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7 comments
  1. My colleague who specializes in American politics argues that there is very little evidence that voter fraud is a problem or that ID checks would make a difference. However studies are very clear that they will diminish voter turnout, especially among minorities and the poor. He believes it’s less an effort to stop fraud (which isn’t a problem) and a more an effort to suppress votes. I won’t make a judgment until I see the studies, but I think we have to be careful before doing anything that actually reduces (legitimate) voter participation.

    • pino said:

      there is very little evidence that voter fraud is a problem

      I agree.

      However studies are very clear that they will diminish voter turnout, especially among minorities and the poor.

      This is fascinating. I fail to understand how that’s possible. How do minorities and the poor not have ID? Especially the poor. Literally, how do they collect the assistance they get?

      • I’ll ask my colleague about those studies. I really don’t know a lot about this particular issue (but it’s nice to have friends who do!)

  2. “This is fascinating. I fail to understand how that’s possible. How do minorities and the poor not have ID? Especially the poor. Literally, how do they collect the assistance they get?”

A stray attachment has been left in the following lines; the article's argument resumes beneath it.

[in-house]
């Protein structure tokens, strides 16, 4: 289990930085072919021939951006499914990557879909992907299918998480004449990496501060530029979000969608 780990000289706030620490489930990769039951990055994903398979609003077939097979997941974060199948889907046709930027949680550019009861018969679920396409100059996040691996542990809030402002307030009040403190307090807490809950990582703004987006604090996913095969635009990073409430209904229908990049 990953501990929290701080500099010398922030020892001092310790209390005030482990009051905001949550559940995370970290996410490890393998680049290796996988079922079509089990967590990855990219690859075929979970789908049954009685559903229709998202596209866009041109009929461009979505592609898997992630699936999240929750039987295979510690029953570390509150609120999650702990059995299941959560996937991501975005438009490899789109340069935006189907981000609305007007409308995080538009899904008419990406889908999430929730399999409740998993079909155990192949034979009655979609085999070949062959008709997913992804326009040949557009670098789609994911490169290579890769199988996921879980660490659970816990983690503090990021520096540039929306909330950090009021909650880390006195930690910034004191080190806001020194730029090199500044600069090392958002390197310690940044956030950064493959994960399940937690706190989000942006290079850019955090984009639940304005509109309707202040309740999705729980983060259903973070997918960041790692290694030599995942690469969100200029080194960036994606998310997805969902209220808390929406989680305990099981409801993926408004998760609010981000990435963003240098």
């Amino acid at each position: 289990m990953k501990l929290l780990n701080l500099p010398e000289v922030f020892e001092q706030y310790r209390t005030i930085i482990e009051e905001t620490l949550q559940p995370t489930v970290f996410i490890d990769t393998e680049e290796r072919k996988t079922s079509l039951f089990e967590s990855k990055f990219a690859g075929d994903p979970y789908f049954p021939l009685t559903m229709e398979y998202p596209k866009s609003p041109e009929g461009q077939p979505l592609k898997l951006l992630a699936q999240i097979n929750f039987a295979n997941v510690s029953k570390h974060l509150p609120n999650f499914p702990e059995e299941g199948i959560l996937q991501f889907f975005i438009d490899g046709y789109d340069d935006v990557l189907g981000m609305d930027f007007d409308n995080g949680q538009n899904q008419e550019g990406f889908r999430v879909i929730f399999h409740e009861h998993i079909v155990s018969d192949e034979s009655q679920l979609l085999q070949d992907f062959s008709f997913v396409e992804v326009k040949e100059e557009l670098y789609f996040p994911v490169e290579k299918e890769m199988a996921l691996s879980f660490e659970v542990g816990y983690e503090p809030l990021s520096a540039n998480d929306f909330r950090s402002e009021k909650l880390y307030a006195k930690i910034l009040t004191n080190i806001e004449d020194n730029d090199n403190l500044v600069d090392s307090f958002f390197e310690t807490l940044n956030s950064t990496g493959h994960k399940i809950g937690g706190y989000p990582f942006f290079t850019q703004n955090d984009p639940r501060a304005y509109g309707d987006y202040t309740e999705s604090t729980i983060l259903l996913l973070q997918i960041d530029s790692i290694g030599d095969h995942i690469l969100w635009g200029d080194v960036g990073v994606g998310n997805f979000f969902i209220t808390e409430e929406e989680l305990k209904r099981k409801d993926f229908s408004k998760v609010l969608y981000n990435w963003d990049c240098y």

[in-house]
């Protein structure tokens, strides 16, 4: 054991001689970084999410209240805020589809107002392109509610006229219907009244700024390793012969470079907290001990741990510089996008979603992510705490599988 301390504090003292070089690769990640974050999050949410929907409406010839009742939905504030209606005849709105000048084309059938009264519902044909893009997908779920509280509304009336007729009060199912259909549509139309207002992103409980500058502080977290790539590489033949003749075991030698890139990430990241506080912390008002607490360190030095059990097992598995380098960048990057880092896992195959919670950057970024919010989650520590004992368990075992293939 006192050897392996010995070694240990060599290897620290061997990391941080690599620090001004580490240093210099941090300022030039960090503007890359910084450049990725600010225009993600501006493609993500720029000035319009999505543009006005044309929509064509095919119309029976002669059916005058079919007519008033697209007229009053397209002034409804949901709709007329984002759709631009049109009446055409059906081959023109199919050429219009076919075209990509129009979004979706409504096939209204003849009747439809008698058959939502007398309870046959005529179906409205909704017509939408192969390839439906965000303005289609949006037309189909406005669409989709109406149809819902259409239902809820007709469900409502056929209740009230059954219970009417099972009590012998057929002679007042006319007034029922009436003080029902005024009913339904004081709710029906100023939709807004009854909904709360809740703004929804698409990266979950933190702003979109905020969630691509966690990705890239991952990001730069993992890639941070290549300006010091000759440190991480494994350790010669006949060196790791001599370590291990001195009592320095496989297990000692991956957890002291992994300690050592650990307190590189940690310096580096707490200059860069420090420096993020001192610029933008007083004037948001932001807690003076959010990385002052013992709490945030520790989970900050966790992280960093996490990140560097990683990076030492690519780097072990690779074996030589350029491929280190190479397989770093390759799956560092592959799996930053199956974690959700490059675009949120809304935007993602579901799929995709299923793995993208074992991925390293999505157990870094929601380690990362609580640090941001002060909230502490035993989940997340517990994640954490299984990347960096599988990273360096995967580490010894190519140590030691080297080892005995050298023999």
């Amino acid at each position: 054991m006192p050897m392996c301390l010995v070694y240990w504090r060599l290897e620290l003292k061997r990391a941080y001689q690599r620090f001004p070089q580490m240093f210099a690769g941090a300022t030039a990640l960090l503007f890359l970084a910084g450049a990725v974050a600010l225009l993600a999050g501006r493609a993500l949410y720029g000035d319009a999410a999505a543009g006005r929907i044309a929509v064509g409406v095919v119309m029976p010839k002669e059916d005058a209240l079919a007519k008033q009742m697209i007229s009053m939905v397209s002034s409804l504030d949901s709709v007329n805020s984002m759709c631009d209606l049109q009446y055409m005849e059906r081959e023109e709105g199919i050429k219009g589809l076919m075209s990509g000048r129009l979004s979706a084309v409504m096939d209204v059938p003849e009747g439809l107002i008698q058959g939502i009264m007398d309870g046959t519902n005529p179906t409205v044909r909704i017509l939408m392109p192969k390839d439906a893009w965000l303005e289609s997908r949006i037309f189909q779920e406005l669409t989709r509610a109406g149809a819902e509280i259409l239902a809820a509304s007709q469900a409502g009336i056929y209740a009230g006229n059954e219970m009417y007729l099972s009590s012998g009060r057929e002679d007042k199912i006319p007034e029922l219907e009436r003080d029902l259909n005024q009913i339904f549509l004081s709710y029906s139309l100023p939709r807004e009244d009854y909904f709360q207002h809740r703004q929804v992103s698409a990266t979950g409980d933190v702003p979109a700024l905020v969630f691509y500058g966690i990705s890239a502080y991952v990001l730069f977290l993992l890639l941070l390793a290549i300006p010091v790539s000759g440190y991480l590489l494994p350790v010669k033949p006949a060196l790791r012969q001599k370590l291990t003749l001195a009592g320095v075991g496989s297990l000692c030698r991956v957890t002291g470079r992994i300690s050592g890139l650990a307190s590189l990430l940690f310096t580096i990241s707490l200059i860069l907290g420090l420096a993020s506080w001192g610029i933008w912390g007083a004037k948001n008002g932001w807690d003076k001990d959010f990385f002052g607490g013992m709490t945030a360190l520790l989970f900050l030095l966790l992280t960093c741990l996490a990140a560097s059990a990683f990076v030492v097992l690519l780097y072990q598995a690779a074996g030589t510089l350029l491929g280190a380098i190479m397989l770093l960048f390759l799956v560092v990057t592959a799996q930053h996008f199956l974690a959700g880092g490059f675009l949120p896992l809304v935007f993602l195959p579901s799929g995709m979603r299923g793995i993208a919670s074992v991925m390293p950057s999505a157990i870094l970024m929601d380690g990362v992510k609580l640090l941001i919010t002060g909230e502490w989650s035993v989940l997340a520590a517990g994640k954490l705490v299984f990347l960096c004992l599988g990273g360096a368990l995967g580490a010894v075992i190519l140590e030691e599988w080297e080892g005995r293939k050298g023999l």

As I know it in Nevada, it’s entirely through their social and a bill or two that’s in their name for most things. They’re trying to crack down on this, but it runs into anti-discrimination arguments and there’s always cracks in the system.

    There are also the illegals who use a Taxpayer ID # rather than a social, and have no ID really to speak of, but they’re trying to get them to have at least a driver’s license so they can safe and qualified on the road – since they’re going to drive illegally anyways (I reserve my comments on that for the time being).

    Keep in mind, too, that the poor often want to be harder to find than easier to find, so the less ID the better.

    • pino said:

      As I know it in Nevada, it’s entirely through their social and a bill or two that’s in their name for most things.

      Well…okay. So these folks are able to obtain government handouts without providing a picture ID?

      And, to be clear, the NC legislation allows absentee voters to vote with a utility bill.

      Keep in mind, too, that the poor often want to be harder to find than easier to find, so the less ID the better.

      I suspect that this is closer to the truth.

      There is no one that wants an ID that can’t get one. No one.

  3. There is no one that wants an ID that can’t get one. No one.”
    Yep, and I’ll go you one further – people who are illegal shouldn’t have or be allowed to receive domestic ID of any kind, yet they get it just because someone feels sorry for them.

  4. Well…okay. So these folks are able to obtain government handouts without providing a picture ID?
    I know in Nevada, the answer is “yes”.

    BTW, do you remember a bit of an uproar when we were required to have passports to travel within North America? This is what I found up north:
    http://www.winnipegsun.com/news/canada/2010/08/01/14892261.html